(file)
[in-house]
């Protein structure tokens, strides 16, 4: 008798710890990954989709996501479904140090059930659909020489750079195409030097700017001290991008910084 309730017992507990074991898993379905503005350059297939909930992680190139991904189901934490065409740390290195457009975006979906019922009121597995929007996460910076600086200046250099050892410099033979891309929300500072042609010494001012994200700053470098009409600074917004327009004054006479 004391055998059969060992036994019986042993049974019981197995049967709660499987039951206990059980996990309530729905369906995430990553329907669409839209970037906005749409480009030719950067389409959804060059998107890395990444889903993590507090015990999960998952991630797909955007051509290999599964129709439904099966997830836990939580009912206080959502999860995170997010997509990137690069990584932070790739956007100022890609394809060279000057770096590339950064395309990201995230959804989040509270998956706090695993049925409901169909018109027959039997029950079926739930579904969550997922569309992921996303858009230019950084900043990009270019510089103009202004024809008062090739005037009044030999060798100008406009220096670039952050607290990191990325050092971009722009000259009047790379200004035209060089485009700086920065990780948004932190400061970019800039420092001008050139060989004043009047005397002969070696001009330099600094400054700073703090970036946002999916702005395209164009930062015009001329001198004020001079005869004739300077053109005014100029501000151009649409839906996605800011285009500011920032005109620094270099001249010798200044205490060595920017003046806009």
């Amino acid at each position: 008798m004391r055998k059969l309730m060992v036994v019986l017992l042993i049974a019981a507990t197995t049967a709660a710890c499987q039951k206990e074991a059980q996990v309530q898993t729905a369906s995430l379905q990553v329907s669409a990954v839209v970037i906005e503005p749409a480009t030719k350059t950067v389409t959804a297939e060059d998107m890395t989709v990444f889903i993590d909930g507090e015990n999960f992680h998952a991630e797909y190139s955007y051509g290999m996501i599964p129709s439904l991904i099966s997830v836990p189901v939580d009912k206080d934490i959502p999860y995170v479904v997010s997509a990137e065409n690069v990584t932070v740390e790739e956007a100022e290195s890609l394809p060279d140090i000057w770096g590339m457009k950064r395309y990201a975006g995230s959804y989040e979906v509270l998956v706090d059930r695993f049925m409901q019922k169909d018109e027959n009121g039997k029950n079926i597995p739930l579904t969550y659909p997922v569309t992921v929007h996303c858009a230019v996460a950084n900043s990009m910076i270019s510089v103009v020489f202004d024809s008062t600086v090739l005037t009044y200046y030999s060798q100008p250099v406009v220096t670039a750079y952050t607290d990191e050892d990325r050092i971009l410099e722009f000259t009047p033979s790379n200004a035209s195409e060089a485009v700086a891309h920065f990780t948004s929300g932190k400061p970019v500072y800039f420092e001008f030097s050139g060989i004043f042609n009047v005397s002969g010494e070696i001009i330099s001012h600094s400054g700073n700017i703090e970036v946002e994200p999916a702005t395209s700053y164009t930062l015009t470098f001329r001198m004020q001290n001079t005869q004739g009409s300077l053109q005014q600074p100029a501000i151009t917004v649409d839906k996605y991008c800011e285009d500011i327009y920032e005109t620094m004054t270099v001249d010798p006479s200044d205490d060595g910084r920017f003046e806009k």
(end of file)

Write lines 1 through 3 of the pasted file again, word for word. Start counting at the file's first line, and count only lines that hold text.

[in-house]
């Protein structure tokens, strides 16, 4: 008798710890990954989709996501479904140090059930659909020489750079195409030097700017001290991008910084 309730017992507990074991898993379905503005350059297939909930992680190139991904189901934490065409740390290195457009975006979906019922009121597995929007996460910076600086200046250099050892410099033979891309929300500072042609010494001012994200700053470098009409600074917004327009004054006479 004391055998059969060992036994019986042993049974019981197995049967709660499987039951206990059980996990309530729905369906995430990553329907669409839209970037906005749409480009030719950067389409959804060059998107890395990444889903993590507090015990999960998952991630797909955007051509290999599964129709439904099966997830836990939580009912206080959502999860995170997010997509990137690069990584932070790739956007100022890609394809060279000057770096590339950064395309990201995230959804989040509270998956706090695993049925409901169909018109027959039997029950079926739930579904969550997922569309992921996303858009230019950084900043990009270019510089103009202004024809008062090739005037009044030999060798100008406009220096670039952050607290990191990325050092971009722009000259009047790379200004035209060089485009700086920065990780948004932190400061970019800039420092001008050139060989004043009047005397002969070696001009330099600094400054700073703090970036946002999916702005395209164009930062015009001329001198004020001079005869004739300077053109005014100029501000151009649409839906996605800011285009500011920032005109620094270099001249010798200044205490060595920017003046806009």
């Amino acid at each position: 008798m004391r055998k059969l309730m060992v036994v019986l017992l042993i049974a019981a507990t197995t049967a709660a710890c499987q039951k206990e074991a059980q996990v309530q898993t729905a369906s995430l379905q990553v329907s669409a990954v839209v970037i906005e503005p749409a480009t030719k350059t950067v389409t959804a297939e060059d998107m890395t989709v990444f889903i993590d909930g507090e015990n999960f992680h998952a991630e797909y190139s955007y051509g290999m996501i599964p129709s439904l991904i099966s997830v836990p189901v939580d009912k206080d934490i959502p999860y995170v479904v997010s997509a990137e065409n690069v990584t932070v740390e790739e956007a100022e290195s890609l394809p060279d140090i000057w770096g590339m457009k950064r395309y990201a975006g995230s959804y989040e979906v509270l998956v706090d059930r695993f049925m409901q019922k169909d018109e027959n009121g039997k029950n079926i597995p739930l579904t969550y659909p997922v569309t992921v929007h996303c858009a230019v996460a950084n900043s990009m910076i270019s510089v103009v020489f202004d024809s008062t600086v090739l005037t009044y200046y030999s060798q100008p250099v406009v220096t670039a750079y952050t607290d990191e050892d990325r050092i971009l410099e722009f000259t009047p033979s790379n200004a035209s195409e060089a485009v700086a891309h920065f990780t948004s929300g932190k400061p970019v500072y800039f420092e001008f030097s050139g060989i004043f042609n009047v005397s002969g010494e070696i001009i330099s001012h600094s400054g700073n700017i703090e970036v946002e994200p999916a702005t395209s700053y164009t930062l015009t470098f001329r001198m004020q001290n001079t005869q004739g009409s300077l053109q005014q600074p100029a501000i151009t917004v649409d839906k996605y991008c800011e285009d500011i327009y920032e005109t620094m004054t270099v001249d010798p006479s200044d205490d060595g910084r920017f003046e806009k």